Susan Blumenthal, public health editor at Huffington Post and former U.S. assistant surgeon general, and Michelle Moses-Eisenstein, an Allan Rosenfield Health Policy Fellow with amfAR, the Foundation for AIDS Research in Washington, write in the Huffington Post Blog that the International AIDS Conference, held in Washinton this week, “will highlight opportunities for achieving an AIDS-free generation.” They add, “Of great concern right now is that the remarkable progress toward ending AIDS that has been made over the past decades is being threatened by a decline in resources and the threat of budget cuts to support HIV research and services worldwide.” They conclude, “If we are going to eradicate AIDS in America and worldwide, then a global strategic plan for achieving an HIV-free generation is needed that mobilizes all sectors of society across countries, scales up interventions that work to reach more people, makes programs more efficient and accountable, and invests in research to accelerate progress in ending HIV/AIDS, including intensifying efforts to discover both a cure and a vaccine” (7/23).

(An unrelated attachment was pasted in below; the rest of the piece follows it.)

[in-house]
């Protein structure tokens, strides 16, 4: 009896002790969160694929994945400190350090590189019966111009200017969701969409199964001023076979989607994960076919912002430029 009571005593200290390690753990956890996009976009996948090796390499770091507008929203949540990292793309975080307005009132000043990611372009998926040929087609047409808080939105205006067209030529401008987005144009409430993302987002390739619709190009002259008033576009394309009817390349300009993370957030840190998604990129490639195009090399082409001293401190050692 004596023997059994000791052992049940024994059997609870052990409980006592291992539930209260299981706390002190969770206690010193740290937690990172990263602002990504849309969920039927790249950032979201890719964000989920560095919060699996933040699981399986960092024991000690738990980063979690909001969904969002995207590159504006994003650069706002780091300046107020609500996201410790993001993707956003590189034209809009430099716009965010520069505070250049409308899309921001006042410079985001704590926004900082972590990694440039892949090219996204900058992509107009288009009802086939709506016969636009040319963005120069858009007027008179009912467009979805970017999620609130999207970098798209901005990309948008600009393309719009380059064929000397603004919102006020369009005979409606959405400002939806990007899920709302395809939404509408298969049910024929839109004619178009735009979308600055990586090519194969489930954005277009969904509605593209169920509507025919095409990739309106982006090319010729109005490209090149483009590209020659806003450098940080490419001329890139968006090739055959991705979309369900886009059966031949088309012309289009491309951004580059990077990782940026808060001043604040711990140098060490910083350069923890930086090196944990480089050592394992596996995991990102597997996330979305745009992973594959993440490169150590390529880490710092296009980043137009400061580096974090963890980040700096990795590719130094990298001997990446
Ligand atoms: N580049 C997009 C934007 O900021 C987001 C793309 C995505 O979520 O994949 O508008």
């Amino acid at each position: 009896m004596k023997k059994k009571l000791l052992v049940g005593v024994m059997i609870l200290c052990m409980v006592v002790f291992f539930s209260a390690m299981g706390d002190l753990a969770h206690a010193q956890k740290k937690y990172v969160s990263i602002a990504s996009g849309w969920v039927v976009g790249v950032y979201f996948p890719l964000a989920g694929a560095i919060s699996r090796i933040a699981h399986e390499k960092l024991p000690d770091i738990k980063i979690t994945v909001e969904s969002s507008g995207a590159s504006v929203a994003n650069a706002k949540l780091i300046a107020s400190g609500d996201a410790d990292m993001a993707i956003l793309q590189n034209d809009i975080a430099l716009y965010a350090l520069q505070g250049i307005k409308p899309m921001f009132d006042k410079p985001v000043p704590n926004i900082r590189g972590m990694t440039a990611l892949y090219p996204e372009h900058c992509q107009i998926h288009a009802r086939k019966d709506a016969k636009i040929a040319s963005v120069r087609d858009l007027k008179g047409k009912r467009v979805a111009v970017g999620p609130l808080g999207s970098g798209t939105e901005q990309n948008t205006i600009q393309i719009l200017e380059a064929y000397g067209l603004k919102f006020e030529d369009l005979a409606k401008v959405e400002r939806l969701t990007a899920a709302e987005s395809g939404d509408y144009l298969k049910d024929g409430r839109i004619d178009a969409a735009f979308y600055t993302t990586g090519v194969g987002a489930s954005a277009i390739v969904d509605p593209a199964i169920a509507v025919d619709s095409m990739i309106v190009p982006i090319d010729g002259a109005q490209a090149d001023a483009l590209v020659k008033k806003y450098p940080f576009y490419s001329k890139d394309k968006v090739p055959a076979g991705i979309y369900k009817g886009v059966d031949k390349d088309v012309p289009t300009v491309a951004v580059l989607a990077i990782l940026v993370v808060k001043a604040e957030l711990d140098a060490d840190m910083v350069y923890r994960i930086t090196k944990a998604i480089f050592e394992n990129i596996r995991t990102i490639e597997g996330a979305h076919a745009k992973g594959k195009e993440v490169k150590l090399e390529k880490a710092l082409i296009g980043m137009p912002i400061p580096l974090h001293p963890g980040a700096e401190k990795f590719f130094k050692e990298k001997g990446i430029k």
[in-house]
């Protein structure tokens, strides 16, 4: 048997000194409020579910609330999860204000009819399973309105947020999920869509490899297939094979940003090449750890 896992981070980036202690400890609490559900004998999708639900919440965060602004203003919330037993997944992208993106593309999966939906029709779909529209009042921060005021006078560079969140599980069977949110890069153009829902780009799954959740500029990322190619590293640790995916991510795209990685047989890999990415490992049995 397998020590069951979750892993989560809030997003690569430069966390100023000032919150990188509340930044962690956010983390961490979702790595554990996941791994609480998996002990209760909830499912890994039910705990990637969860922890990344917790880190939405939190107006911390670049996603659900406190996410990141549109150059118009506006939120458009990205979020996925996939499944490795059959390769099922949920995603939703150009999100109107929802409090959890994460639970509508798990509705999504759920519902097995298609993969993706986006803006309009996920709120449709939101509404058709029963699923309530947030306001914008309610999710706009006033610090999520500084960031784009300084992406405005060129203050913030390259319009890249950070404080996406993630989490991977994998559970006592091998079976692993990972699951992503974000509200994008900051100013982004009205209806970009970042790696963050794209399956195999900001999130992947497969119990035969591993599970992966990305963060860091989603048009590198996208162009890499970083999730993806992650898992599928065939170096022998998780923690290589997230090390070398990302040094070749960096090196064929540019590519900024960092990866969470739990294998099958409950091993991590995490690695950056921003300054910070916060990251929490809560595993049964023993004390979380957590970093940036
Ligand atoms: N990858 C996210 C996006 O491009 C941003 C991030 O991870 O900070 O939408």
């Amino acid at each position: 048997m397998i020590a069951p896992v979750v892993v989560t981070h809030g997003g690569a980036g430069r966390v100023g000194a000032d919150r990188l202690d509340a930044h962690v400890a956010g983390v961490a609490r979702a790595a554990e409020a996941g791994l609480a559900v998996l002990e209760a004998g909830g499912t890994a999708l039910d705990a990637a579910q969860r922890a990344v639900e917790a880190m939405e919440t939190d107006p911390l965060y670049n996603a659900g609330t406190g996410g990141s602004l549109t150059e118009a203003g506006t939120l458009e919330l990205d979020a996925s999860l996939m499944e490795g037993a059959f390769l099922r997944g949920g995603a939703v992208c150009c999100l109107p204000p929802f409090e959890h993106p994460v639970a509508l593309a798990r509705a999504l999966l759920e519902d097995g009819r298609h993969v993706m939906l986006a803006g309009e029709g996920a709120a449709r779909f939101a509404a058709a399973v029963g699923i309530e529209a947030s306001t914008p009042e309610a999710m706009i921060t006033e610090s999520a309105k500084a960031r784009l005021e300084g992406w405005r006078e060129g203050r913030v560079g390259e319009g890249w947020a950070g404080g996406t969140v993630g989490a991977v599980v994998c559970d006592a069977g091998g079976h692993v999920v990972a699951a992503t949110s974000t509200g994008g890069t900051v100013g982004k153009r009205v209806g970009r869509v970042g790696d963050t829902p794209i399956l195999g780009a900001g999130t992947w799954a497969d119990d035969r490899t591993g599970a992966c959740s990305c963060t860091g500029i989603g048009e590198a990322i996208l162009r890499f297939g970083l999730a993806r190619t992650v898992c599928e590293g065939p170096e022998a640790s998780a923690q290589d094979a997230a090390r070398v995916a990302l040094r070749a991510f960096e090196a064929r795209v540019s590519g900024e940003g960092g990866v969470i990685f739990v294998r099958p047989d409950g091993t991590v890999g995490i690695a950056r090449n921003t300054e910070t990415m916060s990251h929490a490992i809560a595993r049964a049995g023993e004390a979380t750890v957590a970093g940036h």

Global Health Conferences and Meetings
GlobalPost correspondent John Donnelly interviews Vanessa Kerry, daughter of Sen. John Kerry (D-Mass.) and a doctor working at Massachusetts General Hospital, about the partnership she spearheaded between her non-profit, the Global Health Service Corps, and the Peace Corps, in this post in the “Global Pulse” blog. According to the blog, “Kerry talked to GlobalPost about the partnership, her reasons for working with the Peace Corps on the project and her parents’ influence on her” (7/23).